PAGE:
Mirror neurons are why you cringe if you see someone slip and fall. They are the bricks of empathy – we all have them. These little cells program us to live in relation with others.

The art of character

Having established that we have a social brain, ethics and the art of working on our own character might be the key to building a more humane society based on mutual cooperation.

In the path of each person’s life, there are two variables to consider: destiny, which we cannot influence, and character, which we can work on.

So, let’s talk about character…working on character requires commitment and responsibility. I believe our best guide is the four cardinal virtues: prudence, courage, temperance and justice.

To practice these virtues in our everyday interactions requires us to make conscious choices. They can help steer our decisions and show our limitations.

When greed overcomes character

For example, the financial and banking crisis took shape during the summer of 2007 because multinational banks, particularly in the U.S. and Europe, were unethical in their credit and financial transactions. This spawned a new regulatory framework to enforce discipline and prevent any market disruptions.

But we need to ask ourselves what sparked the global crisis. We do not have to dig deeply to see that too many bankers exceeded their limits, literally and figuratively.

Multinational banks, particularly in the U.S. and Europe, were unethical in their credit and financial transactions. Bankers let ambition and greed overcome their character, ignoring their role in their communities.

Ambition and greed are among what John Maynard Keynes described as animal spirits…human behaviors that motivate us to take on certain tasks.

These behaviors can be engines for our evolution and improvement. But we have to make sure that they don’t interfere our ethics and morals, because that is what leads to our downfall – professionally and personally. In the end, respect and honesty are the foundations for the lasting relationships that get the job done.

Trust is our most important asset

Doing business is a deeply personal activity where trust is the most important asset. Among the four cardinal virtues, prudence called Auriga Virtutum, the charioteer of the virtues, is considered the most significant one.

Prudence gives us the capacity for proper judgment – for applying principles and moral judgment, for allowing us to determine what is good and what is bad. To make proper judgments, you need to be humble. Otherwise your ego will interfere with your decisions.

Pope Francis has won strong support worldwide by emphasizing humility. He says humility is indispensable, but has explained that being humble does not mean being polite and courteous – being humble means being able to accept humiliations.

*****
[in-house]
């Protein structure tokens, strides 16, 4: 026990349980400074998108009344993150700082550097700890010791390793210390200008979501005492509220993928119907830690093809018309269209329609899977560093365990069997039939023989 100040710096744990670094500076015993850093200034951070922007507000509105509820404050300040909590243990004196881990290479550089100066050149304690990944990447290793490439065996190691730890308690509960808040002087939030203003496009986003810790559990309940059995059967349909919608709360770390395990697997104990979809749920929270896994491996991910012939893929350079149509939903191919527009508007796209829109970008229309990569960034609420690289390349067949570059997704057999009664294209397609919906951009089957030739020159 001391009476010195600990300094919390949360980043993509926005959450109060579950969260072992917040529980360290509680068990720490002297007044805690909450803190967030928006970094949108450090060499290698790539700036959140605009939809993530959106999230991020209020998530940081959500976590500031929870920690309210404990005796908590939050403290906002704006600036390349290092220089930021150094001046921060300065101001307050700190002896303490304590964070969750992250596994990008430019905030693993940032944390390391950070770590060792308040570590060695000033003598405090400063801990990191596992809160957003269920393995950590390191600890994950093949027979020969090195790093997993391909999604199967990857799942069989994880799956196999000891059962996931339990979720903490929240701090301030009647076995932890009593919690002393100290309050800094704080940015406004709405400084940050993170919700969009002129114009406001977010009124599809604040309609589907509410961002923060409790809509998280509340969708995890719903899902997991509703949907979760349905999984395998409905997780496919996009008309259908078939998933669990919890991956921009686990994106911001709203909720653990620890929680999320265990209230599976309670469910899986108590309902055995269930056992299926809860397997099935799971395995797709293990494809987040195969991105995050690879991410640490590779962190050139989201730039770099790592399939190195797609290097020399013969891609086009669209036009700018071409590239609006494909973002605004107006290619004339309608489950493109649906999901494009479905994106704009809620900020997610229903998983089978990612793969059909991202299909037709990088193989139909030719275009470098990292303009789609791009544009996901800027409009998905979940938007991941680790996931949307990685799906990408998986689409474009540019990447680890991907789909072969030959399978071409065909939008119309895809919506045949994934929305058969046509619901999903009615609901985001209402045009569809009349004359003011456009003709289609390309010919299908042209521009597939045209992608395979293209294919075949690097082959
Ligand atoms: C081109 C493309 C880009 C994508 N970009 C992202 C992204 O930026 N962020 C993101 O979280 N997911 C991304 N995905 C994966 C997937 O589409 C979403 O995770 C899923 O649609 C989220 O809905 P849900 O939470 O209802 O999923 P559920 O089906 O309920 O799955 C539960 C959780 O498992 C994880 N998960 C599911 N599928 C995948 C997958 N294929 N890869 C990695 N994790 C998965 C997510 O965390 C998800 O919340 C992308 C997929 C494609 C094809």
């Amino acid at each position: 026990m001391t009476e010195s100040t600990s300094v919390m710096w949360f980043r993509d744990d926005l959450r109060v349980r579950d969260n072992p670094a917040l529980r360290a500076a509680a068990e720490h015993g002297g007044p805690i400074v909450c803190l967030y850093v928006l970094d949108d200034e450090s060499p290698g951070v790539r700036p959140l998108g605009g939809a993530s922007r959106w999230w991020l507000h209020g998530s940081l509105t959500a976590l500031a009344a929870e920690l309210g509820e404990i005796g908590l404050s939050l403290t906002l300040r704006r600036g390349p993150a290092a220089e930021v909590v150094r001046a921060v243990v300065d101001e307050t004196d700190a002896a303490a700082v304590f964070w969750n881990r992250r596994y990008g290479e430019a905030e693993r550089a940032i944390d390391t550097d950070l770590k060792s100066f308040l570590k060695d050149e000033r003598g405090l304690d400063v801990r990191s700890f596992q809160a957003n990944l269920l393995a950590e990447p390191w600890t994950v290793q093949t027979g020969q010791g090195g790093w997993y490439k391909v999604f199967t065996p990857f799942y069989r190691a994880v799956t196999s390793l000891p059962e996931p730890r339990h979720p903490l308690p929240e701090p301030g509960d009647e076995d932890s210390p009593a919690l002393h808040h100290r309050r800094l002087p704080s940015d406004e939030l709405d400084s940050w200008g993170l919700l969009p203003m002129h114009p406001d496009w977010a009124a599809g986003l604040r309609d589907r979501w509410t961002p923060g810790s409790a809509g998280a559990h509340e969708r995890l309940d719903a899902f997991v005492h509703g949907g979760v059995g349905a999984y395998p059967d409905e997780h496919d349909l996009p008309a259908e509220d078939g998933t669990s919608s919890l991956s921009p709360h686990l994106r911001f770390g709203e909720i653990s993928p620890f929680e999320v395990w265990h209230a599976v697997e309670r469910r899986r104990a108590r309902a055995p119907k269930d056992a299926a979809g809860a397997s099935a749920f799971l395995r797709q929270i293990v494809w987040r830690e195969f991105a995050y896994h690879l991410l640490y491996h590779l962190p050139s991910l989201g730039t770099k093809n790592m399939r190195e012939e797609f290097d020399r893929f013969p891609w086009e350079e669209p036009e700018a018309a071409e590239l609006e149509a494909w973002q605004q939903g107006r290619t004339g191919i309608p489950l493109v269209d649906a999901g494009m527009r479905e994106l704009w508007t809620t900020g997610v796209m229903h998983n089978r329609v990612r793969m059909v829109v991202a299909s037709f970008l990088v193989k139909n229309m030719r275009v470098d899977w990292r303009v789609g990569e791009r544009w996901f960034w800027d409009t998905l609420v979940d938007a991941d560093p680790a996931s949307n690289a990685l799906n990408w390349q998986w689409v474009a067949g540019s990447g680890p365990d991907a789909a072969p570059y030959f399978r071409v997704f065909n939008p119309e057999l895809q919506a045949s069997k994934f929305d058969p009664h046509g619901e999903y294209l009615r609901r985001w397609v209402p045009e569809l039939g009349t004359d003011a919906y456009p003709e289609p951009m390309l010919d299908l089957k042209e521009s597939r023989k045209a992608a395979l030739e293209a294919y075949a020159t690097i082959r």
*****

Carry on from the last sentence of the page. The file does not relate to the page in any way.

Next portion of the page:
Accepting humiliation

Michael Milken offers an excellent example of accepting humiliation. At the height of success in the 1980s, the “Junk Bond King” made between $200 million and $550 million per year. Then he was found guilty of securities fraud and sentenced to ten years in prison.

Since he got out of prison, he has worked to atone for his crimes. He is promoting awareness of prostate cancer and raising money for medical research into serious diseases. He has been praised as someone who is helping improve medicine.

Andy Fastow, the disgraced former CFO of Enron, has been traveling around America since he got out of prison in 2011, giving lectures about how easy it can be to fall into unethical behavior.

Of course, it is better to accept our daily humiliations, admit when we are wrong, and avoid forgetting our ethics in the first place.

You can’t live outside the Polis

As you begin to take flight in your careers, there is another classic from ancient Greece that can help guide you. I try to always remember the myth of Icarus, who ignored his father’s warning and flew too close to the sun. Icarus overestimated his capabilities to the point that he lost touch with reality. His Hubris…his pride, stemming from privilege and power, ultimately led to his downfall.

To have the guts to admit to your own weaknesses and, unlike Icarus, to be aware of your own limitations is what will set you apart as you work towards your hard-earned successes. It is important to keep your pride in check with what the Greeks called Metis: wisdom and, again, prudence.

Ethics and business are not contradictory aspects of life – they are the winning path to sustainability. The challenge today is to prepare ourselves to be women and men with a sound set of cardinal values ​​as well as financial notions and entrepreneurial spirit.

Remember, according to Aristotle, only angels or beasts can live outside the polis…we are mere women and men!

I want to leave you with this insight, and am happy to open the floor to your questions.

Thanks to all of you!